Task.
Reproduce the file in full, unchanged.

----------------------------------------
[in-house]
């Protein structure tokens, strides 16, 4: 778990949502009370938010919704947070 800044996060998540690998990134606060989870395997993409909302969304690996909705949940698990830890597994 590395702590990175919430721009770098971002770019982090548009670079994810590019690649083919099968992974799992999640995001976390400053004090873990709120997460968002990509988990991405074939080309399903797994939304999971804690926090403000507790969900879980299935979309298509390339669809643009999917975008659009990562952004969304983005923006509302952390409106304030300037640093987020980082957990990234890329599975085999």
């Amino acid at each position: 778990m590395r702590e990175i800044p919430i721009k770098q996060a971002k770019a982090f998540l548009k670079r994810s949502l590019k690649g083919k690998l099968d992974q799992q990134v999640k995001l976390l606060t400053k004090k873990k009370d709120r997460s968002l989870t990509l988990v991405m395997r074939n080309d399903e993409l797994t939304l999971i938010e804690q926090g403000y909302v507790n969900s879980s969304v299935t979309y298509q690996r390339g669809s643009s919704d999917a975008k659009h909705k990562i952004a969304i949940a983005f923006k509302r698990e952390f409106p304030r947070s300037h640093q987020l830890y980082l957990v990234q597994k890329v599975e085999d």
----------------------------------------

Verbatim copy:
[in-house]
């Protein structure tokens, strides 16, 4: 778990949502009370938010919704947070 800044996060998540690998990134606060989870395997993409909302969304690996909705949940698990830890597994 590395702590990175919430721009770098971002770019982090548009670079994810590019690649083919099968992974799992999640995001976390400053004090873990709120997460968002990509988990991405074939080309399903797994939304999971804690926090403000507790969900879980299935979309298509390339669809643009999917975008659009990562952004969304983005923006509302952390409106304030300037640093987020980082957990990234890329599975085999």
């Amino acid at each position: 778990m590395r702590e990175i800044p919430i721009k770098q996060a971002k770019a982090f998540l548009k670079r994810s949502l590019k690649g083919k690998l099968d992974q799992q990134v999640k995001l976390l606060t400053k004090k873990k009370d709120r997460s968002l989870t990509l988990v991405m395997r074939n080309d399903e993409l797994t939304l999971i938010e804690q926090g403000y909302v507790n969900s879980s969304v299935t979309y298509q690996r390339g669809s643009s919704d999917a975008k659009h909705k990562i952004a969304i949940a983005f923006k509302r698990e952390f409106p304030r947070s300037h640093q987020l830890y980082l957990v990234q597994k890329v599975e085999d």